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Elbowed out of driving motorcycle taxis, women own them instead

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HEAVY LOAD—The taxis are also proving useful in transportation of goods. In all the cases, the drivers are men

Motorcycle taxis are now in fashion in both rural and urban centres in Malawi. In all the cases, the drivers are men. But it does not mean women are not involved in any way in this business. Women motorcycle taxi owners are pulling strings from behind the scenes, write Ray Mwareya and Deogracias Kalima:

In Lunzu town, about eight miles outside Blantyre, highways roar with the sound of motorcycle taxis careening between car lanes. Driven mostly by young men in their 20s, the motorcycles bear brand names like Jiangsu, Lifan or Lifo.

It is overwhelmingly a male occupation. Hardly a woman in sight drives a motorcycle.

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Yet, a growing number of entrepreneurial women are quietly pooling their money in women’s clubs, eyeing something more lucrative: buying outright the cash-spinning motorcycles and leasing them out to the male drivers.

“The deal is that we pocket 65 percent of the day´s takings,” Sarah Showe, one of the women entrepreneurs. The driver takes the rest says.

No motorcycle taxi driving for a woman

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Women unable to find work driving motorcycle taxis is a reflection of a wider societal challenge related to prejudice and Gender-Based Violence – one in three Malawian women between the ages of 15 and 49 has encountered sexual violence, according to a 2018 study published in the BioMed Central.

“Socially it´s deeply frowned upon here for women to revv up motorcycle taxis, and haggle for passengers in taxi ranks packed with men,” Showe, who leases three motorcycles daily to male drivers says.

Her friend, Lomu Thomson, a teacher, once attempted to defy the norms during her school holidays. It ended badly.

“When we tried in 2017, customers would insult female bikers off the highway and male customers would refuse to pay female taxi cyclists at night. So much went wrong,” she said.

Finally, in July 2017, the Lunzu Women’s Motorcycle Fund Club, a group of 40 female entrepreneurs, was formed with a goal of owning the motorcycle taxis and managing them behind the scenes.

“It has since expanded into 10 such clubs of 40 female entrepreneurs each in the wider Blantyre, a city of about 800,000 people,” Carter Mavhiza, an accountant who helped the women get the bikes at an affordable price says.

Women find new income

In Lunzu, a town of 17,000 inhabitants, hundreds of motorcycle taxis ferry everyone and everything; from pregnant women going to hospitals, to bankers going to work, to kindergarten children going to school, or even furniture and cement bags.

“In Lunzu, they are filling a critical gap because we do not have a proper city-bus transit system or digital taxi platforms like Uber,” Mavhiza adds.

So, whilst women like Showe and Thomson, are effectively “barred” from driving motorcycle taxis, they take pride in being the motorbike owners.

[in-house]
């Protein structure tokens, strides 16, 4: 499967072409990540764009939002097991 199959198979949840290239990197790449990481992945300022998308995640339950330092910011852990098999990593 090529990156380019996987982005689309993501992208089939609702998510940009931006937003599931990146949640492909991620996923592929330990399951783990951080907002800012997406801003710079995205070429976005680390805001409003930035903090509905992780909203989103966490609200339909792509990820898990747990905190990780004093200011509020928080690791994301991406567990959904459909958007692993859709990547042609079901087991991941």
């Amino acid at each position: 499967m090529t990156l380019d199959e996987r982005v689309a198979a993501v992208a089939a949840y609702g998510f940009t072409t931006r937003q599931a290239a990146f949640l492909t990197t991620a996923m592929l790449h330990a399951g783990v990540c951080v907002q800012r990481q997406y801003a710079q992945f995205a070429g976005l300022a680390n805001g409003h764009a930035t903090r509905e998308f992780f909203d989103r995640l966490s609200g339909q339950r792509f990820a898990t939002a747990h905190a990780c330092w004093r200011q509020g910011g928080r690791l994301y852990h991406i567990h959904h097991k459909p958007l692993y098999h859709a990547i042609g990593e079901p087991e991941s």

As Thomson reveals: “A road-fit Lifan motorcycle nets about $15 a day. My male driver-cyclist pockets about $6 from the deal. And the young men work from 6am in the morning to 6:30pm in the evening.”

For other female motorcycle owners like Chifundo Magombo, 38, a beans farmer in Blantyre city, exclusion from driving these motorcycle taxis has been a blessing in disguise.

The young men operate the motorcycles while Magombo and other female owners free up their time to do other income-generating jobs that help to increase farming activities or pay for childcare.

For Thomson, the teacher, the new income stream is bolstering her retirement funds. She says: “My $7,000 teacher pension won´t last me even two years. Buying motorcycles now I feel is a smart move.”

Growing community of women owners

Some municipal governments in Malawi have now begun mentoring the women motorcycle owners. For example, the Mchinji District Council in western Malawi arranges mentorships to connect the entrepreneurs and recommends loans of between $250 and $779 to registered women motorcycle clubs.

“We mentor them and write reference letters so they can obtain low-interest loans from private financiers. This is our way of ensuring gender parity in the motorcycle taxi sector. It ensures that women’s household finances are bolstered. Also, women are more reliable in repaying loans,” Mwaimuna Mwanyali, a councillor in Mchinji says.

In some of the cities in Malawi, the emergence of women motorcycle ownership clubs has enabled more women than men to belong to unions.

“The business of women motorcycle owners rather than drivers is growing. In our town we now have 200 women who are unionised. Male operators largely shun unions,” Stacy Harawa, the President of Mzuzu Motorcycle Union, in Mzuzu the tourist capital of northern Malawi says.

For a $10 monthly union fee, women motorcycle owners have insurance from accidents that could wipe out their asset, Harawa adds.

“We are petitioning the tax-collecting Malawi Revenue Authority to reduce licence fees for women motorcycle owners, provided they are from a registered union.”

It feels super to employ men, Showe concludes.

“I´m able to create employment now. I employ my male nephews as motorcycles drivers. We agree on daily targets. Tables have turned.”— Africa Renewal

The article was published on Africa Renewal on 4 March 2021

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